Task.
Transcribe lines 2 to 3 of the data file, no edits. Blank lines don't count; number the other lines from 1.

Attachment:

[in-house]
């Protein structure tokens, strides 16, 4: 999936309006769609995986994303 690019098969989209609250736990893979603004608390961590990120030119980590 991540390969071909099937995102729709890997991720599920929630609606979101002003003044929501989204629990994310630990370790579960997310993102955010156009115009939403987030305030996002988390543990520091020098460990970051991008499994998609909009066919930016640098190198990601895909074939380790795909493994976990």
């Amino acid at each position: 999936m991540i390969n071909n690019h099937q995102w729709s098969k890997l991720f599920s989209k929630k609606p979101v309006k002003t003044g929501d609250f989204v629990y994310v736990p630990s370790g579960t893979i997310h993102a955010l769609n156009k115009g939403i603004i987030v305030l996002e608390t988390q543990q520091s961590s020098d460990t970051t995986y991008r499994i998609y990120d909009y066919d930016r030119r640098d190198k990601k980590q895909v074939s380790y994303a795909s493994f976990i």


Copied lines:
């Protein structure tokens, strides 16, 4: 999936309006769609995986994303 690019098969989209609250736990893979603004608390961590990120030119980590 991540390969071909099937995102729709890997991720599920929630609606979101002003003044929501989204629990994310630990370790579960997310993102955010156009115009939403987030305030996002988390543990520091020098460990970051991008499994998609909009066919930016640098190198990601895909074939380790795909493994976990």
């Amino acid at each position: 999936m991540i390969n071909n690019h099937q995102w729709s098969k890997l991720f599920s989209k929630k609606p979101v309006k002003t003044g929501d609250f989204v629990y994310v736990p630990s370790g579960t893979i997310h993102a955010l769609n156009k115009g939403i603004i987030v305030l996002e608390t988390q543990q520091s961590s020098d460990t970051t995986y991008r499994i998609y990120d909009y066919d930016r030119r640098d190198k990601k980590q895909v074939s380790y994303a795909s493994f976990i």